(1) He is more clever than rude.

(2) ??He is as clever as rude.

I've learned (1) is natural and that (2) isn't.

(1) means "He is clever rather than rude".

Then, why can't (2) mean (2b)?

(2b) He is clever as he is rude.

In other words, why is (2) unnatural when (2b) is natural?

The question used to ask why (2) is ungrammatical, but people here seem to agree that (2) is grammatical but just might be unnatural in Present-day English.


  1. I'd like to know why (2) is unnatural, not whether it's unnatural.
  2. Also, how natural (1b) is and why?

(1b) He is more clever than he is rude.


The Cambridge Grammar (p 1121) says this is grammatical:

(3) Ed is more old than middle-aged.

and that this is not (p 1122):

(3b) *Ed is more old than he is middle-aged.

So, the Cambridge Grammar specifically says that the insertion of he is in (3) is what makes it ungrammatical.

BTW, the book calls this construction metalinguistic comparison.

  • 1
    "…more old than middle-aged" has a different meaning than "…older than middle aged" The first is saying that Ed is closer to being called "old" than he is being "middle-aged" The second is saying Ed is definitely beyond the middle-age marker. The two qualities are closely related, they both talk about age, so it's easy to parse its meaning. – Mari-Lou A Aug 20 '18 at 6:10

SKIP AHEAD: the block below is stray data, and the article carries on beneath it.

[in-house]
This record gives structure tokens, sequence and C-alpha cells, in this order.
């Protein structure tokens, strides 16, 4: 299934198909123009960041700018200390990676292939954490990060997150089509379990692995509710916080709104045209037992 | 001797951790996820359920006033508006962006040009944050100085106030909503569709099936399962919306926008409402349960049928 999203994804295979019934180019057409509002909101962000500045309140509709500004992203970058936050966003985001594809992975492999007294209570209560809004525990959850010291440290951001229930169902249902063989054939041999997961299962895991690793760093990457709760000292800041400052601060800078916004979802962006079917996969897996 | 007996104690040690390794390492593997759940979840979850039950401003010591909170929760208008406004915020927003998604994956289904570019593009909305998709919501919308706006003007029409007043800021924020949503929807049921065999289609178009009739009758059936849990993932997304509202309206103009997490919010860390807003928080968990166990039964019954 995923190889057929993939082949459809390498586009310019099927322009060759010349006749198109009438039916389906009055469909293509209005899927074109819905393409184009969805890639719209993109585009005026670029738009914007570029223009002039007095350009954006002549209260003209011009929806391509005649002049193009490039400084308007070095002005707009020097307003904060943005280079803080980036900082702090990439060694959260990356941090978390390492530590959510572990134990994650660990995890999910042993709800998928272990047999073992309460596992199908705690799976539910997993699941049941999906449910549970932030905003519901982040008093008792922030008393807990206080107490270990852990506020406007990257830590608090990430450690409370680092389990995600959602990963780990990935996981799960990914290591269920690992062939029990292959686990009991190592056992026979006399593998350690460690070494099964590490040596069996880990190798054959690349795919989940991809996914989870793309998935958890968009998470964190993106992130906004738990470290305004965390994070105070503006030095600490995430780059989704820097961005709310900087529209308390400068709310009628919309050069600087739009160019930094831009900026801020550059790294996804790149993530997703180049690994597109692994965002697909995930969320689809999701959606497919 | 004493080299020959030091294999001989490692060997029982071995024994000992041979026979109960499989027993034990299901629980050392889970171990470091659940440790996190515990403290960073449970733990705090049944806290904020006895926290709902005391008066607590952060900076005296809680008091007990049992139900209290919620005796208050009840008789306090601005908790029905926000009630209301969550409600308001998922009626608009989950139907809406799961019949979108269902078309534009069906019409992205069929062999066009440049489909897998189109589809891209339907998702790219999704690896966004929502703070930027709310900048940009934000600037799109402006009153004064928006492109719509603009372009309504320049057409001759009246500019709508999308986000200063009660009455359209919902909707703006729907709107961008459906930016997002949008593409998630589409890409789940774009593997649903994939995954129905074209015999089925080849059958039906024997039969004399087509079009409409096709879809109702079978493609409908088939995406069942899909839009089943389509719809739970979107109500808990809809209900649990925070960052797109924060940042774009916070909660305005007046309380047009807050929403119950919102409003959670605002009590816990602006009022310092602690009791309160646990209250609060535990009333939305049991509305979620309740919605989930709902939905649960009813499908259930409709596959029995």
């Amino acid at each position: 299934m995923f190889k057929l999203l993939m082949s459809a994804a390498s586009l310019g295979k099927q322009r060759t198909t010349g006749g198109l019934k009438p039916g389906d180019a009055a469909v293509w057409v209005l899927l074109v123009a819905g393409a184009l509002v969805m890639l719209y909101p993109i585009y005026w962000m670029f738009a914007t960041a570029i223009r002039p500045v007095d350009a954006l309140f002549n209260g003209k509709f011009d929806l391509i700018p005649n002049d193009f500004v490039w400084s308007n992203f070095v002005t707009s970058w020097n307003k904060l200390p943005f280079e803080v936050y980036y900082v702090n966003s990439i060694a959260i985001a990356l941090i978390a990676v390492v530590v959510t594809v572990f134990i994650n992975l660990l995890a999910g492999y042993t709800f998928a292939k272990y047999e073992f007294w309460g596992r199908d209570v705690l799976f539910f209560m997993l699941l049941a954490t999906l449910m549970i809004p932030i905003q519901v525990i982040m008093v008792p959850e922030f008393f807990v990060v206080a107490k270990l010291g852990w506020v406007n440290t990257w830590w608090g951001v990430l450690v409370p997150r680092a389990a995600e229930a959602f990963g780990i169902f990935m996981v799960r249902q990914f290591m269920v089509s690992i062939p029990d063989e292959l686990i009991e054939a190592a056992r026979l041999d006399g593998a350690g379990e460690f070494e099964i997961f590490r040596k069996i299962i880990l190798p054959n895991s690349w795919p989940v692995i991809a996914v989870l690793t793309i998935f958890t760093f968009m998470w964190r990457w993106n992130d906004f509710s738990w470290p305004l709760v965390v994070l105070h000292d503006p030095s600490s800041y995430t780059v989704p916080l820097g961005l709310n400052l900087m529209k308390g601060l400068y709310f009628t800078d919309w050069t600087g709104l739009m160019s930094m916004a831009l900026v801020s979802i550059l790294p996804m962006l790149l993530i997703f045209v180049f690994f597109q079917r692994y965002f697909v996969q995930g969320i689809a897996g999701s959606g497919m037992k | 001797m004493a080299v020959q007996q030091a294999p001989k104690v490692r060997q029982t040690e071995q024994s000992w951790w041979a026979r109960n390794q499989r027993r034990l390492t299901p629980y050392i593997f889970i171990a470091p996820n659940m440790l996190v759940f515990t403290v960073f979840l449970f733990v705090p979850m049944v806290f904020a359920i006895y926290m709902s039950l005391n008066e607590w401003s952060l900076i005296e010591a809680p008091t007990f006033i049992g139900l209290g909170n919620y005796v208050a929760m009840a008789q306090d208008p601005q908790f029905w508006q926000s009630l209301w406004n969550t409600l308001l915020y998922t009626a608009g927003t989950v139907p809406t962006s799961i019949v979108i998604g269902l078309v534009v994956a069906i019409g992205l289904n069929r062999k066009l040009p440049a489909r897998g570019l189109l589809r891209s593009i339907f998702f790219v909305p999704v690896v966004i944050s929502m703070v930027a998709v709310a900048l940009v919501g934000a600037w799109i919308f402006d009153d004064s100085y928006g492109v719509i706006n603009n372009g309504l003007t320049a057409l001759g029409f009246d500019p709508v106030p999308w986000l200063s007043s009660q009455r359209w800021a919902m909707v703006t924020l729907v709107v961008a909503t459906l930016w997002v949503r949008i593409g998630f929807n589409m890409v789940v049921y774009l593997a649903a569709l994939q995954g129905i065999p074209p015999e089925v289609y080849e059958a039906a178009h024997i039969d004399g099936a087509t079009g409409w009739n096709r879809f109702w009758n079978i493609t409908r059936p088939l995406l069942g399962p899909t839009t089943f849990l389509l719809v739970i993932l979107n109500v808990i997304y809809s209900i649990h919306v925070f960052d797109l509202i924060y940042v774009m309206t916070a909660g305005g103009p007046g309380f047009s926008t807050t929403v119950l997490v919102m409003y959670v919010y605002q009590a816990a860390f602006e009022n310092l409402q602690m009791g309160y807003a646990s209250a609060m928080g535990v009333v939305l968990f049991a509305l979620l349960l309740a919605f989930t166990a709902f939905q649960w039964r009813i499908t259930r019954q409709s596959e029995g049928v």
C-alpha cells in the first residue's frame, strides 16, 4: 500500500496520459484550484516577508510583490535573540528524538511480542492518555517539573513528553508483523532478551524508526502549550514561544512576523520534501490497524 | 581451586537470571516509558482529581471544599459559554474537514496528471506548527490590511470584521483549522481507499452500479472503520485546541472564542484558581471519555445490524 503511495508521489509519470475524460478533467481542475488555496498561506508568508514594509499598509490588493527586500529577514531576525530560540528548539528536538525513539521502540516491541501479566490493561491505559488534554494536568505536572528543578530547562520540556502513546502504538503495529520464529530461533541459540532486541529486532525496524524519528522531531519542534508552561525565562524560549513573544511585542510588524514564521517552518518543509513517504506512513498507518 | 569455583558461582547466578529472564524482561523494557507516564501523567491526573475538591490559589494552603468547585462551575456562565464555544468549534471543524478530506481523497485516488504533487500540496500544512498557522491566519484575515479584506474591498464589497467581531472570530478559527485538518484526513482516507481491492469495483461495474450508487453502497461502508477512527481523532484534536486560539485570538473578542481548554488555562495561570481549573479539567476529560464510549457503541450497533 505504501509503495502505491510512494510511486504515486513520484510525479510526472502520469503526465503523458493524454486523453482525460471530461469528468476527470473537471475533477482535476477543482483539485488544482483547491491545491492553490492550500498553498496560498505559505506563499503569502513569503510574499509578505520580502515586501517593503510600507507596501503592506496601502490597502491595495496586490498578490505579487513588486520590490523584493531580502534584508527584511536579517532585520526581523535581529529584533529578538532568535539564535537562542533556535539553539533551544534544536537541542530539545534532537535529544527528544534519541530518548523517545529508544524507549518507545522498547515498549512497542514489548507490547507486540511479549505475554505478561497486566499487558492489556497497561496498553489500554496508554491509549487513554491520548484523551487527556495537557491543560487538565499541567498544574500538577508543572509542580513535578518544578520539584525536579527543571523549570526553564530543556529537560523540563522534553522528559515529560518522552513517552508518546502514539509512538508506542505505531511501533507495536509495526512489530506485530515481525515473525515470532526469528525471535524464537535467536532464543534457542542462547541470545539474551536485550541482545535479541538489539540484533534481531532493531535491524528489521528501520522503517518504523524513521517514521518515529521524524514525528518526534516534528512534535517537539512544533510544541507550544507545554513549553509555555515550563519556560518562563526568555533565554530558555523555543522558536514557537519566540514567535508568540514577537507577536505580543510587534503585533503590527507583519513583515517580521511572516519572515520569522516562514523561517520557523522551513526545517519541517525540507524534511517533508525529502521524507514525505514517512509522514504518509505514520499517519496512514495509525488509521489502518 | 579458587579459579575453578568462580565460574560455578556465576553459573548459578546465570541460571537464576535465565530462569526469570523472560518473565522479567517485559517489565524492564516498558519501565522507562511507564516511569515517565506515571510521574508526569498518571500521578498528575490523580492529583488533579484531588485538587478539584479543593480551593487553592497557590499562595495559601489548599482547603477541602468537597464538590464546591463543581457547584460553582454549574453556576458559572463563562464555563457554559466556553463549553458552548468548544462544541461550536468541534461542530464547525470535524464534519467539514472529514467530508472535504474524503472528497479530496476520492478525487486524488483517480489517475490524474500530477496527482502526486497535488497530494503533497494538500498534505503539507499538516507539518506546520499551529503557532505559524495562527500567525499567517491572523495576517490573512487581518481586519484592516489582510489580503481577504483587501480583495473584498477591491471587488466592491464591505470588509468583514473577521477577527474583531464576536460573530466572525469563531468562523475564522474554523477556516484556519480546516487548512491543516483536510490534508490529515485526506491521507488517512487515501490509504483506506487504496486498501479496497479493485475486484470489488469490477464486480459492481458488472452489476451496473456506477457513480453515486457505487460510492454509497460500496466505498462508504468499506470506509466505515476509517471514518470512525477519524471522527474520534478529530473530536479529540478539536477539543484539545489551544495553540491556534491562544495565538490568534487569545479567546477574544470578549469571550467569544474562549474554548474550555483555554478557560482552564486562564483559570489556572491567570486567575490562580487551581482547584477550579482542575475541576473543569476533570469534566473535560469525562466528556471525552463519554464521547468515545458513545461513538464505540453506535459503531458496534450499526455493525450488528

“He is as clever as rude”?

It's not actually clear to me that all English speakers would agree that “He is as clever as rude” sounds unnatural. In fact, the following parallel example is treated as grammatical in Longmans' School Grammar, by David Salmon (1890):

The teacher is as clever as kind. The teacher is as clever as [he is] kind.

(p. 162, accessed through Google Books)

On the other hand, "The teacher is as clever as kind" and "He is as clever as rude" do sound a bit weird to me (and Mari-Lou A left a comment indicating that this construction sounds bad to her as well). Also, I did find a WordReference forum thread where more speakers mention that omitting "he is" in sentences like this sounds bad to them: She is as beautiful as smart.

To sum up, it seems the acceptability of this construction might vary between dialects or time periods: if so, any explanation for why it is "unnatural" would have to at least allow for that variation (if not account for it).

A Feb 13, 2018 post by entangledbank in the WordReference thread suggests that it is generally not possible to omit a subject, or a subject and verb, in comparative constructions like this. This would suggest that “He is more clever than rude” is not actually an elliptical form of "“He is more clever than he is rude”; this is consistent with my intuition about that sentence, but maybe not with other speakers' (see discussion below).

“He is more clever than (he is) rude”

I'm not sure about the grammar of (1); to me, "He is more clever than rude" sounds better than "He is more clever than he is rude," but Jason Bassford has left a comment indicating that he has the opposite judgement.

  • The sentences don't work if the subject and auxiliary are omitted after the second "as": 1. He is as clever as rude. 2. She is as pretty as mean. BUT the following are fine: He is cleverer than rude and She is prettier than mean – Mari-Lou A Aug 16 '18 at 6:07